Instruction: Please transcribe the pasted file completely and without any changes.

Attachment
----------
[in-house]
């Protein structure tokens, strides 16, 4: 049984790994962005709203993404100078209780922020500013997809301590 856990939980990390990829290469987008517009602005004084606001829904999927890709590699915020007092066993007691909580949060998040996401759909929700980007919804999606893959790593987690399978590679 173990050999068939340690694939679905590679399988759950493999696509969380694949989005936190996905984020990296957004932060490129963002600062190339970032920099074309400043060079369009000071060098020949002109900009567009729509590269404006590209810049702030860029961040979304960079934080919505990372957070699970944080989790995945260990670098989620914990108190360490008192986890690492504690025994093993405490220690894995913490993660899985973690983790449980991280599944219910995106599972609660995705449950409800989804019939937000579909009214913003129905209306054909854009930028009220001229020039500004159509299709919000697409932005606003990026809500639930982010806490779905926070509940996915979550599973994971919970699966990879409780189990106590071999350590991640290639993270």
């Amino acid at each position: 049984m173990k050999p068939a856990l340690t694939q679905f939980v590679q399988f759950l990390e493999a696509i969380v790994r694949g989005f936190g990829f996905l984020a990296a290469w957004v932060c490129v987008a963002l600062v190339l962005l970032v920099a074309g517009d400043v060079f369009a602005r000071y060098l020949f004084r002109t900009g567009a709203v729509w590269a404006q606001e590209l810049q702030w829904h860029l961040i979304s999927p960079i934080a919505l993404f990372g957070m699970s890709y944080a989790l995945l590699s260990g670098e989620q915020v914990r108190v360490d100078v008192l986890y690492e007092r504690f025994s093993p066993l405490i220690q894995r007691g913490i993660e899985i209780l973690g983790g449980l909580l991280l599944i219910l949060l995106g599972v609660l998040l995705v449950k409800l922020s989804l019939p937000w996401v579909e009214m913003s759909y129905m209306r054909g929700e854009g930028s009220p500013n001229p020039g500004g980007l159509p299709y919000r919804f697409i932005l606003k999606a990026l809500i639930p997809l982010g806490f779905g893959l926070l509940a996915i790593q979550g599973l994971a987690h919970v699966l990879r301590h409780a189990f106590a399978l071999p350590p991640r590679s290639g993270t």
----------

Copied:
[in-house]
């Protein structure tokens, strides 16, 4: 049984790994962005709203993404100078209780922020500013997809301590 856990939980990390990829290469987008517009602005004084606001829904999927890709590699915020007092066993007691909580949060998040996401759909929700980007919804999606893959790593987690399978590679 173990050999068939340690694939679905590679399988759950493999696509969380694949989005936190996905984020990296957004932060490129963002600062190339970032920099074309400043060079369009000071060098020949002109900009567009729509590269404006590209810049702030860029961040979304960079934080919505990372957070699970944080989790995945260990670098989620914990108190360490008192986890690492504690025994093993405490220690894995913490993660899985973690983790449980991280599944219910995106599972609660995705449950409800989804019939937000579909009214913003129905209306054909854009930028009220001229020039500004159509299709919000697409932005606003990026809500639930982010806490779905926070509940996915979550599973994971919970699966990879409780189990106590071999350590991640290639993270």
């Amino acid at each position: 049984m173990k050999p068939a856990l340690t694939q679905f939980v590679q399988f759950l990390e493999a696509i969380v790994r694949g989005f936190g990829f996905l984020a990296a290469w957004v932060c490129v987008a963002l600062v190339l962005l970032v920099a074309g517009d400043v060079f369009a602005r000071y060098l020949f004084r002109t900009g567009a709203v729509w590269a404006q606001e590209l810049q702030w829904h860029l961040i979304s999927p960079i934080a919505l993404f990372g957070m699970s890709y944080a989790l995945l590699s260990g670098e989620q915020v914990r108190v360490d100078v008192l986890y690492e007092r504690f025994s093993p066993l405490i220690q894995r007691g913490i993660e899985i209780l973690g983790g449980l909580l991280l599944i219910l949060l995106g599972v609660l998040l995705v449950k409800l922020s989804l019939p937000w996401v579909e009214m913003s759909y129905m209306r054909g929700e854009g930028s009220p500013n001229p020039g500004g980007l159509p299709y919000r919804f697409i932005l606003k999606a990026l809500i639930p997809l982010g806490f779905g893959l926070l509940a996915i790593q979550g599973l994971a987690h919970v699966l990879r301590h409780a189990f106590a399978l071999p350590p991640r590679s290639g993270t």